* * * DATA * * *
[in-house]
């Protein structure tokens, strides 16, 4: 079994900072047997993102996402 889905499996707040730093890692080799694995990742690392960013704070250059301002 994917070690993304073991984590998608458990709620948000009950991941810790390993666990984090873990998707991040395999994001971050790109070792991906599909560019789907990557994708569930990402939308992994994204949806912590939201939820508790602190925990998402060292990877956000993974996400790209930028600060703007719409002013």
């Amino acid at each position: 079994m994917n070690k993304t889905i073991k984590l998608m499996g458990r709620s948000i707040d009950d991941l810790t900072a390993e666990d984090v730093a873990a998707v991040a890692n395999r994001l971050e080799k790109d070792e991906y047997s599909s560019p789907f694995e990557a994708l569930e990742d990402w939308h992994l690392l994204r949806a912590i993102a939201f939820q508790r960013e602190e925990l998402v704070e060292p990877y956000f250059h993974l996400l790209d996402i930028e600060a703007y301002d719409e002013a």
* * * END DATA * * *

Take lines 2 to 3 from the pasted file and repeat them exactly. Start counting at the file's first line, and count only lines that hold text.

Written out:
């Protein structure tokens, strides 16, 4: 079994900072047997993102996402 889905499996707040730093890692080799694995990742690392960013704070250059301002 994917070690993304073991984590998608458990709620948000009950991941810790390993666990984090873990998707991040395999994001971050790109070792991906599909560019789907990557994708569930990402939308992994994204949806912590939201939820508790602190925990998402060292990877956000993974996400790209930028600060703007719409002013």
């Amino acid at each position: 079994m994917n070690k993304t889905i073991k984590l998608m499996g458990r709620s948000i707040d009950d991941l810790t900072a390993e666990d984090v730093a873990a998707v991040a890692n395999r994001l971050e080799k790109d070792e991906y047997s599909s560019p789907f694995e990557a994708l569930e990742d990402w939308h992994l690392l994204r949806a912590i993102a939201f939820q508790r960013e602190e925990l998402v704070e060292p990877y956000f250059h993974l996400l790209d996402i930028e600060a703007y301002d719409e002013a």